Greek Woes Depress Euro Against Dollar and Crosses

June 15, 2011

European Finance Ministers did not make progress finding a way to share the cost of a restructured Greek debt. Moody’s is reviewing the rating of three French banks that are vulnerable to such a restructuring.

The dollar climbed 1.0% against the euro, 0.6% versus sterling, the kiwi, and Swiss franc, and 0.3% relative to the yen.  The dollar edged 0.1% higher against the Aussie dollar despite a warning from RBA Governor Stevens about the likelihood of a future Australian interest rate hike.  The dollar slid 0.1% against its Canadian counterpart and is unchanged against the yuan.

Ten-year yields on German bunds, British gilts, and Japanese JGBs are steady.

Equities fell 1.0% in China and India, 0.7% in Hong Kong, and 0.4% in Australia.  Japan’s Nikkei index firmed 0.3%, but the German Dax and Paris Cac are 0.3% softer.  The British Ftse has edged down 0.1%.

Oil and gold prices slipped 0.6% and 0.3% to $98.76 per barrel and $1520.10 per troy ounce.

Chile’s overnight money target was raised 25 basis points to 5.25% as expected.

The Icelandic central bank left its key 7-day collateralized lending rate steady at 4.25% but said that recent wage agreements had been excessive and that a near-term rate hike might become necessary to contain inflation expectations.

The Bank of Japan upgraded its monthly economic assessment.  This was the first upgrade in three months.  The economy continues to be affected by the supply-side headwinds triggered from the Sendai earthquake but now “is showing sings of picking up.”

Reserve Bank of Australia Governor Stevens made hawkish remarks about a likely near-term rate hike to contain inflation and directed attention to the July 27 scheduled release of quarterly CPI data as a key guide to the timing of such a move.

British labor statistics were disappointing and further reduce the Bank of England’s inclination to raise interest rates.  The claimant unemployment count jumped by 19.6K in May on top of a 16.9K increase in April.  Such had risen 1.6K on balance during the first quarter.  U.K. wage pressures remain very subdued.  The on-year advance of wage earnings in February-April was 1.8% including bonus pay and 2.0% excluding such.  The Nationwide gauge of consumer confidence rose to 55 in May from a reading of 44 in April.

Euro area industrial production edged up just 0.2% in April after showing no change in March.  Energy production slumped 3.7% in the latest reported month, and overall output posted a 5.2% on-year rise, down from 5.8% in the year to March and 7.8% in the year to February.  Activity has cooled from the rapid pace at the start of 2011.  While German production was 9.9% greater than in April 2010, output posted on-year declines of 10.7% in Greece, 1.7% in Portugal and 1.6% in Spain.  Writing in Tuesday’s Financial Times, Professor Nouriel Roubini of NYU predicted that “the eurozone is heading for a break-up” because economic divergences cannot be stopped in any other socially feasible way.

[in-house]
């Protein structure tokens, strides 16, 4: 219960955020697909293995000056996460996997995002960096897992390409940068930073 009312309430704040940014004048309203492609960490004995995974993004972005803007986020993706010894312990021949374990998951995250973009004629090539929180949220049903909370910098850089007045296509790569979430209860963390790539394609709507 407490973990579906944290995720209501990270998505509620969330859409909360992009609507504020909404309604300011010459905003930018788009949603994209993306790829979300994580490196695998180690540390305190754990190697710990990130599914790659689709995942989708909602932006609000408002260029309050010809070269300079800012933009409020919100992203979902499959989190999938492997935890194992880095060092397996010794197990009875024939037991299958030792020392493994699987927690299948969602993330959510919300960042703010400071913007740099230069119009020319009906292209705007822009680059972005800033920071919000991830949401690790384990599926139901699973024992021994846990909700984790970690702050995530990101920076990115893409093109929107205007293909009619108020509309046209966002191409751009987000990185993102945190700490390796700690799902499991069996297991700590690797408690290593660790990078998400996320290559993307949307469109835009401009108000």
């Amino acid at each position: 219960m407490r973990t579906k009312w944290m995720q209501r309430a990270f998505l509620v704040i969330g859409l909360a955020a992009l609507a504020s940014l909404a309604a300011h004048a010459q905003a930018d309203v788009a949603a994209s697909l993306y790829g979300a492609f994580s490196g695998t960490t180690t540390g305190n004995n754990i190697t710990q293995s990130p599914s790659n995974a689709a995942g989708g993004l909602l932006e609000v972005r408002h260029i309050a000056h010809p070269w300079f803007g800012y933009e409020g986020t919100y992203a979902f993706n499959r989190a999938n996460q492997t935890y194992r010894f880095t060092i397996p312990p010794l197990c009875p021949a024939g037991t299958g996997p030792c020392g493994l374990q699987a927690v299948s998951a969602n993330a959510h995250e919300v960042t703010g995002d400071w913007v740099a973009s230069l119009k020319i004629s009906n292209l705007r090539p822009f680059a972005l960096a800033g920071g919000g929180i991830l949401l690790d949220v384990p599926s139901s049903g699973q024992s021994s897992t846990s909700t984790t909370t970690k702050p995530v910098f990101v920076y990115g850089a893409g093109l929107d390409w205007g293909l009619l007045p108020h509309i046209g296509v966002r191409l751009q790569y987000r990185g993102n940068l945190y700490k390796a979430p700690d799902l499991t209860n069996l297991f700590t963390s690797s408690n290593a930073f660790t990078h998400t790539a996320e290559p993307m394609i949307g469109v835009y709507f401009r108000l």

New Zealand reported encouraging retail sales, which rose 0.9% on a volume basis during 1Q11 after dropping 0.1% in the prior quarter.

Australian housing starts increased 3.1% last quarter to a one-year high.  Aussie consumer confidence slid 2.6% in June, however, to a five-month low.

Singapore’s 1.9% unemployment rate last quarter was the lowest in three years.  Singapore retail sales jumped 5.7% in April and by 8.1% on year, easily beating analyst expectations. 

South Korea unemployment improved to 3.3% in May from 3.6% in April.  Import prices in that Asian economy fell 2.3% in May, their first drop in almost a year, cutting their 12-month rate of increase to 13.2% from 19.0%.  The Filipino jobless rate slid two-tenths to 7.2% in April.

Net foreign direct investment into China was 13.4% higher in May than a year earlier.  That was smaller than the increases in 1Q11 and April.

French consumer prices firmed 0.1% in May and were 2.0% above a year earlier.  The Swiss index of producer and import prices edged down 0.2% on month and 0.4% on year in May.  Danish producer prices fell 0.6% in May and posted a smaller on-year gain of 7.2% versus 8.3% in the year to April.  Czech producer prices rose 0.5% on month and 6.2% on year in May.  Hungarian consumer prices firmed 0.2% last month and were 3.9% higher than in May 2010.  Hungary also reported upwardly revised increases of industrial production for April, now showing a 0.7% increase from March and 9.5% from April 2010.

Norway’s trade surplus contracted 38.4% on month to NOK 24.2 billion in May.  Exports fell, while imports rose.  The Dutch trade surplus widened 24.7% in April to EUR 3.89 billion.  Turkish unemployment eased to an eight-month low in March.  A 9.8% rise of South African retail sales in the year to April easily surpassed expectations.

Several U.S. economic indicator releases are scheduled today:  consumer prices, net capital flows, the Empire State manufacturing index, industrial production, capacity utilization, the NAHB housing index, and weekly oil inventories and mortgage applications.  Canada’s monthly manufacturing survey figures arrive, too, and Governor Carney of the Bank of Canada speaks publicly.  So does Bini-Smaghi of the ECB. 

Copyright Larry Greenberg 2011.  All rights reserved.  No secondary distribution without express permission.

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